The government has withdrawn its support after it was unable to convince organisers to pull out of the Miss Universe pageant because of the state's treatment of Palestinians.
The Arts and Culture Department is still hoping to find common ground with Miss South Africa organisers.
The South African government said that it would not endorse reigning Miss South Africa Lalela Mswane should she participate in the upcoming Miss Universe pageant expected to take place in Israel in December.
In a first for democratic South Africa, the government has withdrawn its support after it was unable to convince organisers to pull out of the international competition because of the state's treatment of Palestinians.
The Arts and Culture Department said that should Mswane compete on the global stage, it would be without the backing of the government.
Spokesperson Masechaba Khumalo said: "If anything, by withdrawing, Miss South Africa’s reputation and overall standing will be far more advanced in South Africa and internationally in comparison to a once-off event. Our preference was to try and find each other and this has regrettably been unsuccessful hence the decision by government to distance itself."
The South African government is one of several countries that has described Israel as an apartheid state and as a result, the department said that it could not in good conscience associate itself with the pageant.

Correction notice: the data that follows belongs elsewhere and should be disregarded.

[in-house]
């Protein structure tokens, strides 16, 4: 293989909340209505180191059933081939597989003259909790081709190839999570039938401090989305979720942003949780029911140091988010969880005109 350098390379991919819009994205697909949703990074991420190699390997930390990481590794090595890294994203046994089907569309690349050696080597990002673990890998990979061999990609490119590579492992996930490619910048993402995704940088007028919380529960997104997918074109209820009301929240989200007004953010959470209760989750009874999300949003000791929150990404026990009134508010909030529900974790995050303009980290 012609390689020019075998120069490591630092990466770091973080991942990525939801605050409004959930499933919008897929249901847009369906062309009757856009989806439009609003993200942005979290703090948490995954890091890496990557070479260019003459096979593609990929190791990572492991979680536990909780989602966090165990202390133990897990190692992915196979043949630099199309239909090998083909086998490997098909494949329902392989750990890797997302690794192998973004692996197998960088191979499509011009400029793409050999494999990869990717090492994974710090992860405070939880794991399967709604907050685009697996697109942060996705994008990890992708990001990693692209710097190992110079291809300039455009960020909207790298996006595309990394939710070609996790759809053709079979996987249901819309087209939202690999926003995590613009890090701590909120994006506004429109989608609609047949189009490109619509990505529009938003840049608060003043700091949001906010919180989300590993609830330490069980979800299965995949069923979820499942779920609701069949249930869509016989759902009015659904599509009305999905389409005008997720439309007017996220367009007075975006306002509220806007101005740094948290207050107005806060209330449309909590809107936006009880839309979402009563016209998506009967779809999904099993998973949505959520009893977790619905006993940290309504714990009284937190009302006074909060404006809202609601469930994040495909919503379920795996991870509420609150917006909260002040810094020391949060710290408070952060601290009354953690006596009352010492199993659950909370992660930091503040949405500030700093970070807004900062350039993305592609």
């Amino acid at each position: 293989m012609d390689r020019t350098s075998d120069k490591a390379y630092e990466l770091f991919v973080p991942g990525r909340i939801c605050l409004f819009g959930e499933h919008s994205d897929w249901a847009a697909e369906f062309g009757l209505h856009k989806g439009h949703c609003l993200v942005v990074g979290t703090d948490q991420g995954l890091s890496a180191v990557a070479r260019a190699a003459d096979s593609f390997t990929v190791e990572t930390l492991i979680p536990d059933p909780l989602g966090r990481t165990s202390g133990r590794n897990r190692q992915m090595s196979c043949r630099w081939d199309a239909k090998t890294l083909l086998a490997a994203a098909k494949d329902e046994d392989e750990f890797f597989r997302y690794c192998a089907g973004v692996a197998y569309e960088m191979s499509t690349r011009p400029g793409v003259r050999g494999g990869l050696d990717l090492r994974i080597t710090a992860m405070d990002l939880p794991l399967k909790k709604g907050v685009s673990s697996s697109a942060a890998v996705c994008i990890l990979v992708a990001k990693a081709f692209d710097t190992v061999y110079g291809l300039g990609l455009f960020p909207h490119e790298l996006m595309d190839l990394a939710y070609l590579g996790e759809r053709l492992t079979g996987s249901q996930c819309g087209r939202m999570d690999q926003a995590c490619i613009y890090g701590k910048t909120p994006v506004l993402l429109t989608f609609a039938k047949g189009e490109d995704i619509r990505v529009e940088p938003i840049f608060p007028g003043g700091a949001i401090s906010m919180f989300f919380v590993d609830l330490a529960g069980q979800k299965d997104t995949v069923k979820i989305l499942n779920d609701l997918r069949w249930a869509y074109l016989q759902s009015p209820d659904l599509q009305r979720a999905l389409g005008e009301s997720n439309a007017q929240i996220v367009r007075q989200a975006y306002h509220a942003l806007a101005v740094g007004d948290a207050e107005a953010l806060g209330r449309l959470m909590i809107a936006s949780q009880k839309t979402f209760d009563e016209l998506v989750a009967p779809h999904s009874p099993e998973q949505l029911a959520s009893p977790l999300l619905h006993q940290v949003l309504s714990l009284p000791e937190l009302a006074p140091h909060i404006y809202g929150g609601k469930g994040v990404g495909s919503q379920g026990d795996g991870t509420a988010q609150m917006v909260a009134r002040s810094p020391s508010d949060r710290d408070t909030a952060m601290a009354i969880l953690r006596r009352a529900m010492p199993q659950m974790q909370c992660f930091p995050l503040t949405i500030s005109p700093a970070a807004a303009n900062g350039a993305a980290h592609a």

Meanwhile Pro-Palestine groups, political parties, and civil organisations have welcomed the government's withdrawal of support for Miss South Africa at the Miss Universe pageant taking place in Israel.
The Palestine Solidarity Alliance's Noor Ahmed said: "We're hoping that not just the Miss South Africa organisation but Lalela herself will heed these calls and withdraw from the competition and not go to Israel to represent South Africa there. In order to keep the pressure up, we will be holding various actions throughout the course of the next few weeks."
The South African Jewish Board of Deputies' Karen Milner said that Minister Nathi Mthethwa and his department have failed to show leadership.
Milner said: "It is a great shame that the Minister of Sports, Arts and Culture, who was silent in the face of the suffering of South Africans under COVID, has found his voice over Miss South Africa's participation in a beauty contest. He has aligned himself with a tiny minority of voices with a very narrow political agenda over the voices of the majority of South Africans who want this woman to have the opportunity to pursue her hopes and dreams."